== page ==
Theo’s Pizzeria

Theo’s Pizzeria opened just over a week ago, but I hadn’t the opportunity to visit until yesterday (Sunday) evening. I dropped in at about 6.30pm and it was pretty busy already, and got progressively busier as I was there. This is great for them, but had a few drawbacks.

The space itself is quite lovely; clean, bright, modern. The layout remains similar to the former Johansson’s, with three main spaces: a dining room, a bar/counter, and a small connecting room. The major changes are the new toilets (three very spacious unisex stalls) and the bar/counter, with the big new pizza oven and a small bar selling a couple of local craft beers. The garden has been spruced up, although it has no outside seating yet.

I had a few niggles about the service. First, we were shown to a seat and told to order at the bar, but when we went to the bar to order we were told it was table service—so we went back to the table to order. We ordered a starter of oven-cooked onion and mortadella, but were brought onion and burrata (it was replaced quickly). At the end we asked for the bill to be brought over, but had to go to the bar to pay as no-one remembered (the guy serving at the counter seemed quite overwhelmed). This is all mitigated by the awareness that the place hasn’t been open long, and they’re all things that can easily be ironed out.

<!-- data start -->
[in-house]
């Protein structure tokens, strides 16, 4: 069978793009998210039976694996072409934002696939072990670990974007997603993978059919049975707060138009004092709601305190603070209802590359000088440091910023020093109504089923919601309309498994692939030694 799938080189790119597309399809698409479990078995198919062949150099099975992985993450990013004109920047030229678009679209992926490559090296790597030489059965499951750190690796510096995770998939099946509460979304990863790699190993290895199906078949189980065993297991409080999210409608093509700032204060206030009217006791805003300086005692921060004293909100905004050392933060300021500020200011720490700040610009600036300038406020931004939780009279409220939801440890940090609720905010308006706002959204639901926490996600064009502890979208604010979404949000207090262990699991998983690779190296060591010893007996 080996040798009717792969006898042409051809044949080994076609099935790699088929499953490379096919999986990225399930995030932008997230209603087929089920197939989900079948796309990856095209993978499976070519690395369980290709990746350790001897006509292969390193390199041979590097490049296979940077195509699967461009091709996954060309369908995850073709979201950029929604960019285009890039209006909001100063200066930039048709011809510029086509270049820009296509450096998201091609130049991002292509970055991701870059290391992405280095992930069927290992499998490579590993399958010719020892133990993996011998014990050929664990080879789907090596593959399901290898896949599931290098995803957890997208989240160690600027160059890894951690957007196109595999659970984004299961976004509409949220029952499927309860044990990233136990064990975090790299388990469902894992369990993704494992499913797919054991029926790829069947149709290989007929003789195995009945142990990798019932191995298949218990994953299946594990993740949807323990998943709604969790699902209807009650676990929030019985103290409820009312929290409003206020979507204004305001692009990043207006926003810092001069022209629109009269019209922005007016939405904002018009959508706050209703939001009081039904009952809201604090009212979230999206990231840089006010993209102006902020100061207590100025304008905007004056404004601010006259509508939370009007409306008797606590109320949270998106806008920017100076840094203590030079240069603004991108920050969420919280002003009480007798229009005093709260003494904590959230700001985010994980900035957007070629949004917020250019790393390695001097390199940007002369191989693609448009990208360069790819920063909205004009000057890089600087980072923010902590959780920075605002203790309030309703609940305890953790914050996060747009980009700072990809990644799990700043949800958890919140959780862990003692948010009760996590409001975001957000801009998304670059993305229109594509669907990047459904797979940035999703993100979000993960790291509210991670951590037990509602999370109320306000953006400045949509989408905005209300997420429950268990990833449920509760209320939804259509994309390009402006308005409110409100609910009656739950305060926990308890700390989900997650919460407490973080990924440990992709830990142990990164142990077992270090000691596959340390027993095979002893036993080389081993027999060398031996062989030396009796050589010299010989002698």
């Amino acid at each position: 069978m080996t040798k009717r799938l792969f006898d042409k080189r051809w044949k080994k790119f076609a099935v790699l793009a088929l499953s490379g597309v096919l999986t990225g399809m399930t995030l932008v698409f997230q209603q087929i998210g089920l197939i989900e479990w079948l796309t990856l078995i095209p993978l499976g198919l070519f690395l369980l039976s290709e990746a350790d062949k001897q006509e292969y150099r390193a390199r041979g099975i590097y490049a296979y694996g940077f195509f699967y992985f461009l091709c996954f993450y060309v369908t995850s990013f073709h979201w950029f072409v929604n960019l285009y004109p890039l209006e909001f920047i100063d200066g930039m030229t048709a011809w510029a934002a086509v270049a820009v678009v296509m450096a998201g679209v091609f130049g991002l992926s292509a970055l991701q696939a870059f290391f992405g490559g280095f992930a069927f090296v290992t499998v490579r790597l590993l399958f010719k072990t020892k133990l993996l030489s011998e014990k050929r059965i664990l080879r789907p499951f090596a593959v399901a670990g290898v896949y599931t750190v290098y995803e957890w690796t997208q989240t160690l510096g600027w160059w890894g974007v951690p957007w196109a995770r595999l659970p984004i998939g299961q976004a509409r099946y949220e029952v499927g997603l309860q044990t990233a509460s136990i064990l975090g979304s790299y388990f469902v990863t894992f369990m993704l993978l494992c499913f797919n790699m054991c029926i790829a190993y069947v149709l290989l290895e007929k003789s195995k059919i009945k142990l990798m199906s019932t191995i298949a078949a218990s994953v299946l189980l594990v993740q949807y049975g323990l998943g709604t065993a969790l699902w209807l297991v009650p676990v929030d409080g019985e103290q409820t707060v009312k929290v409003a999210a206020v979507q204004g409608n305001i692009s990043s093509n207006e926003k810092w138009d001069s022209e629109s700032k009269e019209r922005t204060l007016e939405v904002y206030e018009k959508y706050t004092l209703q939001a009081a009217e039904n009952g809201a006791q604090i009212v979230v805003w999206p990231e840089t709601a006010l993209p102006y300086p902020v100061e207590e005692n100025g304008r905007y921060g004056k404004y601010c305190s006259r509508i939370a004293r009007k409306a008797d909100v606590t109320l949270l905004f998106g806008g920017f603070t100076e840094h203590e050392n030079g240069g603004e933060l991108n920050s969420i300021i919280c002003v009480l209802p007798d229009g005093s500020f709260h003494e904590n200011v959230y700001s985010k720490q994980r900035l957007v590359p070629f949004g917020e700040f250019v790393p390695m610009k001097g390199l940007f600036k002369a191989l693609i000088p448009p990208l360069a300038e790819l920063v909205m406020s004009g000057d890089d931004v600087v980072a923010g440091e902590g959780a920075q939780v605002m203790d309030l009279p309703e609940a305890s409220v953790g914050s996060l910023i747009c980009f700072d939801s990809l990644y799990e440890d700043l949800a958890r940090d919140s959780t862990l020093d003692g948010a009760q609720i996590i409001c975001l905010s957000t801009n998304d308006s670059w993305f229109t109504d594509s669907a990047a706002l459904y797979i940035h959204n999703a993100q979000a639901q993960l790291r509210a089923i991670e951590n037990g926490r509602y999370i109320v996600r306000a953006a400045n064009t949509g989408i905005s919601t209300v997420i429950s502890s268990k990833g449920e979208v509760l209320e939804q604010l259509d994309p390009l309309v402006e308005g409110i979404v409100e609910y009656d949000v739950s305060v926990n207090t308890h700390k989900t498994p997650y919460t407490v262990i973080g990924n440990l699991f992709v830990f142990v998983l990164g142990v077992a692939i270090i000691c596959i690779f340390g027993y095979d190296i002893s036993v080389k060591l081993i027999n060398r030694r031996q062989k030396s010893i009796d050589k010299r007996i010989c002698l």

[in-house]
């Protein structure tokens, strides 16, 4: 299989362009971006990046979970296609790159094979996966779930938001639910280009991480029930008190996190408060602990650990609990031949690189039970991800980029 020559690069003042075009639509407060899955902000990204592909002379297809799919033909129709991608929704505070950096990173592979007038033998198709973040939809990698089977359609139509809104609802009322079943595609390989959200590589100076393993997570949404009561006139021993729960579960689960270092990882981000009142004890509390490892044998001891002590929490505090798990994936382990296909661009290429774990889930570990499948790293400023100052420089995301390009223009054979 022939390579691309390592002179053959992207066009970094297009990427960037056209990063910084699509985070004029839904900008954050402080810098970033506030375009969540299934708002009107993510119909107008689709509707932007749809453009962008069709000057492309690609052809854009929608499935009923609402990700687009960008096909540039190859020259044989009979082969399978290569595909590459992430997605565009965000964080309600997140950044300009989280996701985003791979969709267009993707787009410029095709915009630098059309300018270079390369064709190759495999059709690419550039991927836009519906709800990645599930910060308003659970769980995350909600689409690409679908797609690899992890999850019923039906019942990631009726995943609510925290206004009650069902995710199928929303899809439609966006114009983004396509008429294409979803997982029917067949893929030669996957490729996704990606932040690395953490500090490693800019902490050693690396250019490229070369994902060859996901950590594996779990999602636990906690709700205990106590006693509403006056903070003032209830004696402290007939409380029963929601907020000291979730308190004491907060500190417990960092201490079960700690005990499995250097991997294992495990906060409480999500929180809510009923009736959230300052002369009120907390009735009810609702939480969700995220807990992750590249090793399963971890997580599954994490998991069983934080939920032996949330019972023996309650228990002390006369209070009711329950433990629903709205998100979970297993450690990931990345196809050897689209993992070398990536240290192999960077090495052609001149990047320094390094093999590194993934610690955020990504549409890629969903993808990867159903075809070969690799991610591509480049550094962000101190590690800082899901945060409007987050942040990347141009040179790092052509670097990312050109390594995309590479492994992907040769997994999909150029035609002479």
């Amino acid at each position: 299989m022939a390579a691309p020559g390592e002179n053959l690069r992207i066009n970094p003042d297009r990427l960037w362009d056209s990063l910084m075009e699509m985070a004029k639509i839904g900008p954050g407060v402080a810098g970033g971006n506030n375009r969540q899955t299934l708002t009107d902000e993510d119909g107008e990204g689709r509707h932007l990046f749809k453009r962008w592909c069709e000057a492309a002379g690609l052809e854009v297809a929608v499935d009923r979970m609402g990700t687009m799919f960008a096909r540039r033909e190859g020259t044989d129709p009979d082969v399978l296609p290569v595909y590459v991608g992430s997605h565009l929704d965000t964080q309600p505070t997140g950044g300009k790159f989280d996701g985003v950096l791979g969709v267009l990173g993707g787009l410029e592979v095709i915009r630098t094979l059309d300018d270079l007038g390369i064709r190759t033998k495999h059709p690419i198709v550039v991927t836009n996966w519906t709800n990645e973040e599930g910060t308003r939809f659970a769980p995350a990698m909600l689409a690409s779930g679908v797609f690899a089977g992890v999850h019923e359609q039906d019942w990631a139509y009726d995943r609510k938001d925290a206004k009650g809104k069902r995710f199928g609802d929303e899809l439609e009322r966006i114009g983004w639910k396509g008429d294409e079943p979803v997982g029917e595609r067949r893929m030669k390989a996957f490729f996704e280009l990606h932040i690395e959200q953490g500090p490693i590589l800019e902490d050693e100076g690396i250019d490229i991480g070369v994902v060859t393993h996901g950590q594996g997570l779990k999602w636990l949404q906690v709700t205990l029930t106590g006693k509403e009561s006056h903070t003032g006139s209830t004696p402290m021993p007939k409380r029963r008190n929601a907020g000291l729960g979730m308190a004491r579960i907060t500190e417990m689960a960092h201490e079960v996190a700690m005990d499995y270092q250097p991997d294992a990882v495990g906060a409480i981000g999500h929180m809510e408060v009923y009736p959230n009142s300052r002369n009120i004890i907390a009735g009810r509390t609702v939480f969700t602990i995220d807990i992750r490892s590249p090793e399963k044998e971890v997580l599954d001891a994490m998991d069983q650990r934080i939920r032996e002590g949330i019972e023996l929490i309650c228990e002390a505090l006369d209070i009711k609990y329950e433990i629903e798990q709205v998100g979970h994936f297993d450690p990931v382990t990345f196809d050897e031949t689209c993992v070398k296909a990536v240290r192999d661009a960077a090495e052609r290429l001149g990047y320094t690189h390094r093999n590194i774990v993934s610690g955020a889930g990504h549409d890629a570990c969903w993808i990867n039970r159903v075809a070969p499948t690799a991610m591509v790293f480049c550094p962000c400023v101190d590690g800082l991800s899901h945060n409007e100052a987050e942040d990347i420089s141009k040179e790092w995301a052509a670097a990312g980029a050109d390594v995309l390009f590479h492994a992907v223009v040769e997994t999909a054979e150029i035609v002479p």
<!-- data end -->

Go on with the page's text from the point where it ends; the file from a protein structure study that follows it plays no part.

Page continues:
The big question, of course, is: how good is the food? We ordered a Margherita with sausage, and the Camberwell Scotch Bonnet Nduja. Both were very, very good. The dough is excellent, and cooked very well, puffed up and slightly blackened by the wood-fired oven. The toppings were plentiful and tasty; lots of tomato, lots of mozzarella.

This is, without doubt, the best pizza in Camberwell—and you can extend that out to Peckham, Walworth, and the surrounding areas. It’s major competition would probably be Franco Manca in Brixton, and for me it’s not quite as good (and a little more expensive). The two are very, very close, however, and I really look forward to seeing how Theo’s improves in the future—I know from a quick chat with owner Theo Lewis that in the near future there will be a daytime menu featuring panuozzo, a type of pizza sandwich.

Theo’s is a very welcome addition to the area, and I’ll certainly return—I can already see myself buying a takeaway from there and eating it across the road in Stormbird…

Update: Went back again last night (8th November). All the service issues had been ironed out, and the food was great — roasted onion and burrata starter, anchovy pizza main.

Author: Peter

Long-time resident of Camberwell, author of this blog since July 2004.

51 thoughts on “Theo’s Pizzeria”

    1. No, think the ‘soft opening’ was just the first weekend. The issues were all quite small, the only reason I noted them were because there were a few in the very short time we were there. But otherwise it was really good.